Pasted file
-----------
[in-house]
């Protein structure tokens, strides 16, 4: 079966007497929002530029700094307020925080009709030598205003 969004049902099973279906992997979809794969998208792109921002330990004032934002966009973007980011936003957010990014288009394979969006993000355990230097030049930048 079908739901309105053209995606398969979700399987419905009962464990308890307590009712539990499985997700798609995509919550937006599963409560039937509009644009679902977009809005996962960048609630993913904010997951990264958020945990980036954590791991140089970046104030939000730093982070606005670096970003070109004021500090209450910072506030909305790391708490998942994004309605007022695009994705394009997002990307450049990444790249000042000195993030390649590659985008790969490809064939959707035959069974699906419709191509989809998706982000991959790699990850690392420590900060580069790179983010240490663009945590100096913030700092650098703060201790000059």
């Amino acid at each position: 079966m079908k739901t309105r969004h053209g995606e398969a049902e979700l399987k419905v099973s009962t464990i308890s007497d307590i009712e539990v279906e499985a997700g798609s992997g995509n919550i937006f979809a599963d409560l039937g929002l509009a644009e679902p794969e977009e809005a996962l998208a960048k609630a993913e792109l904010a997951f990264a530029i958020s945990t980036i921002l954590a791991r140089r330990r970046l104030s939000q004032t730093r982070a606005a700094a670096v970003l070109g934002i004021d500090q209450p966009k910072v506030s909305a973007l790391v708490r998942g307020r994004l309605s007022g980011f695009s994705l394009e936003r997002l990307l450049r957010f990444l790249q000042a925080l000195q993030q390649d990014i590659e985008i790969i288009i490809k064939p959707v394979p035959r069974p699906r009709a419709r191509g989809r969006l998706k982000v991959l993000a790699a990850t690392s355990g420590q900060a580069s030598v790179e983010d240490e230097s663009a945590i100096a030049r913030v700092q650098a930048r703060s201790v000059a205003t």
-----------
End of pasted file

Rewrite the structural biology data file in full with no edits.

[in-house]
């Protein structure tokens, strides 16, 4: 079966007497929002530029700094307020925080009709030598205003 969004049902099973279906992997979809794969998208792109921002330990004032934002966009973007980011936003957010990014288009394979969006993000355990230097030049930048 079908739901309105053209995606398969979700399987419905009962464990308890307590009712539990499985997700798609995509919550937006599963409560039937509009644009679902977009809005996962960048609630993913904010997951990264958020945990980036954590791991140089970046104030939000730093982070606005670096970003070109004021500090209450910072506030909305790391708490998942994004309605007022695009994705394009997002990307450049990444790249000042000195993030390649590659985008790969490809064939959707035959069974699906419709191509989809998706982000991959790699990850690392420590900060580069790179983010240490663009945590100096913030700092650098703060201790000059």
């Amino acid at each position: 079966m079908k739901t309105r969004h053209g995606e398969a049902e979700l399987k419905v099973s009962t464990i308890s007497d307590i009712e539990v279906e499985a997700g798609s992997g995509n919550i937006f979809a599963d409560l039937g929002l509009a644009e679902p794969e977009e809005a996962l998208a960048k609630a993913e792109l904010a997951f990264a530029i958020s945990t980036i921002l954590a791991r140089r330990r970046l104030s939000q004032t730093r982070a606005a700094a670096v970003l070109g934002i004021d500090q209450p966009k910072v506030s909305a973007l790391v708490r998942g307020r994004l309605s007022g980011f695009s994705l394009e936003r997002l990307l450049r957010f990444l790249q000042a925080l000195q993030q390649d990014i590659e985008i790969i288009i490809k064939p959707v394979p035959r069974p699906r009709a419709r191509g989809r969006l998706k982000v991959l993000a790699a990850t690392s355990g420590q900060a580069s030598v790179e983010d240490e230097s663009a945590i100096a030049r913030v700092q650098a930048r703060s201790v000059a205003t």